They teach falsely who claim that “no visible return of Christ to the earth is to be expected” (Clarke, 444), or that the “second coming” was merely the punitive action of Christ in the A.D. 70 destruction of Jerusalem, as alleged by Max King and his preterist disciples (see Jackson, 31-56).
Christ’s Return Will Be Visible
The Lord will come visibly, not as the theory of the invisible “rapture” maintains. This example of “freak exegesis” was popularized by Hal Lindsey in the book, The Late Great Planet Earth (124-125).
The Lord’s return will be a “revelation” (2 Thes. 1:7), indeed a “manifestation” (1 Jn. 2:28), involving an “appearance” (1 Tim. 6:14; 2 Tim. 4:1, 8; Tit. 2:13; Heb. 9:29).
Too, he will come as the “Son of man” (Mt. 16:27), in his glorified body (Phil. 3:21).
Jesus Return Will Be Final
The second coming will be terminal. Paul depicts the “coming” of Christ as being “the end.” Death will have been destroyed, and the Lord’s enemies will have been abolished (1 Cor. 15:23-24).
Clearly then, since the dead have not yet been raised, the second coming obviously did not occur in A.D. 70, as the radical preterists allege.
Additionally, when false teachers attempted to undermine the Christian cause by challenging the Lord’s “promise of his coming,” Peter refuted their charge by contending that Christ’s coming would be accompanied by the demolition of the entire universe (2 Pet. 3:4, 10). Thus, that coming has not occurred, and there will be no place for a 1,000 year earthly reign of Christ following that coming, as alleged by premillennialists.
Events Associated With the Second Coming
Though we touched slightly upon the following issues in points discussed previously, we now will consider them more systematically.
The general resurrection of the dead is connected with the return of Christ.
The ancient Sadducees denied the resurrection (Mt. 22:23; Acts 23:6-8), as do modern skeptics. But the doctrine of the bodily resurrection is affirmed abundantly in the New Testament (see Jn. 5:28-29; 6:39-40; Mk. 12:18-27; Acts 17:32; 24:15; 26:8; Rom. 8:23; 1 Thes. 4:16; 1 Cor. 15; 2 Cor. 5:1-2; Phil. 3:21).
The faithful who are living at the time of Christ’s coming will be transformed into his likeness (1 Cor. 15:51; Phil. 3:21).
The day of judgment is likewise connected with the second coming (Mt. 16:27; 25:31-46). Note:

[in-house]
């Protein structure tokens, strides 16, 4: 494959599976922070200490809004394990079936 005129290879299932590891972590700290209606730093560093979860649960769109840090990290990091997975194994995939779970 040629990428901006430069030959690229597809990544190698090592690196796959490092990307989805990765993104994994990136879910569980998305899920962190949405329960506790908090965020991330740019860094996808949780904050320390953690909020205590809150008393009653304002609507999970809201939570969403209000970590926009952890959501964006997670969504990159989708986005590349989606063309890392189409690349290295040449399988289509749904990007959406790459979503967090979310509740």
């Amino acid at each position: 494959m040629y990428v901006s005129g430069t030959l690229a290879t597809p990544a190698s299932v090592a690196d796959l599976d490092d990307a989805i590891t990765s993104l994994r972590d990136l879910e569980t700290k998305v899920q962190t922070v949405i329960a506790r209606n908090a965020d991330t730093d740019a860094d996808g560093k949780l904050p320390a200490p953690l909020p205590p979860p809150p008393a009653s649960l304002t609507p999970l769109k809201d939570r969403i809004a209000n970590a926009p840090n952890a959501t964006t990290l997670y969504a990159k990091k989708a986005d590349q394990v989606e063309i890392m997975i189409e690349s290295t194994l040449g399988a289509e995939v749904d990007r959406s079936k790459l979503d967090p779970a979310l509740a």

- Christ will be the judge (Jn. 5:22, 27; 2 Cor. 5:10).
- All human beings who ever have lived will be judged (Rom. 14:10; Acts 17:31).
- Each person will be judged by the law of God under which he lived. The ancient Gentiles will be judged by the law of the conscience (Rom. 2:12-15). The Jews will be judged upon the basis of Moses’ law (Rom. 2:12). Those of the Christian age will be judged according to the law of Christ (1 Cor. 9:21; Rom. 2:16).
- Human culpability will be measured by one’s ability, together with his pattern of obedience or disobedience (Mt. 7:21-33; Heb. 5:9).
- The judgment will be irrevocable. Christ declared there are but two destinies—eternal punishment, or eternal life (“life” = communion with God). There is no post-judgment redemption, nor is there an eventual annihilation for the wicked.
- The purpose of Christ’s judgment will not be to determine one’s destiny; that is fixed at the moment of one’s death (Lk. 16:22-23). The objective will be to both reveal and vindicate “the righteous judgment of God” (Rom. 2:5), which will be acknowledged universally (Rom. 14:11).
The Second Coming of the Lord will be the terminal event of earth’s history. Every rational individual should prepare of this phenomenal occasion—one of either thrilling reward, or indescribable terror, depending upon one’s spiritual status.
- Clarke, William N. n.d. An Outline of Christian Theology.
- Jackson, Wayne. 2005. The A.D. 70 Theory – A Review of the Max King Doctrine. Stockton, CA: Christian Courier.
- Lindsey, Hal. 1970. The Late Great Planet Earth. Grand Rapids, MI: Zondervan.
- Pardington, George. 1926. Outline Studies in Christian Doctrine. New York, NY: Christian Alliance. 1926.
- Radl, W. 1993. Exegetical Dictionary of the New Testament. H. Balz & G. Schneider, eds. Grand Rapids, MI: Eerdmans.
- Russell, Bertrand. 1967. Why I Am Not A Christian. New York, NY: Simon & Schuster.
- Thiessen, Henry C. 1949. Lectures in Systematic Theology. Grand Rapids, MI: Eerdmans.
About the Author
Wayne Jackson has written for and edited the Christian Courier since its inception in 1965. He has also written several books on a variety of biblical topics including The Bible and Science, Creation, Evolution, and the Age of the Earth, The Bible on Trial, and a number of commentaries. He lives in Stockton, California with his dear wife, and life-long partner, Betty.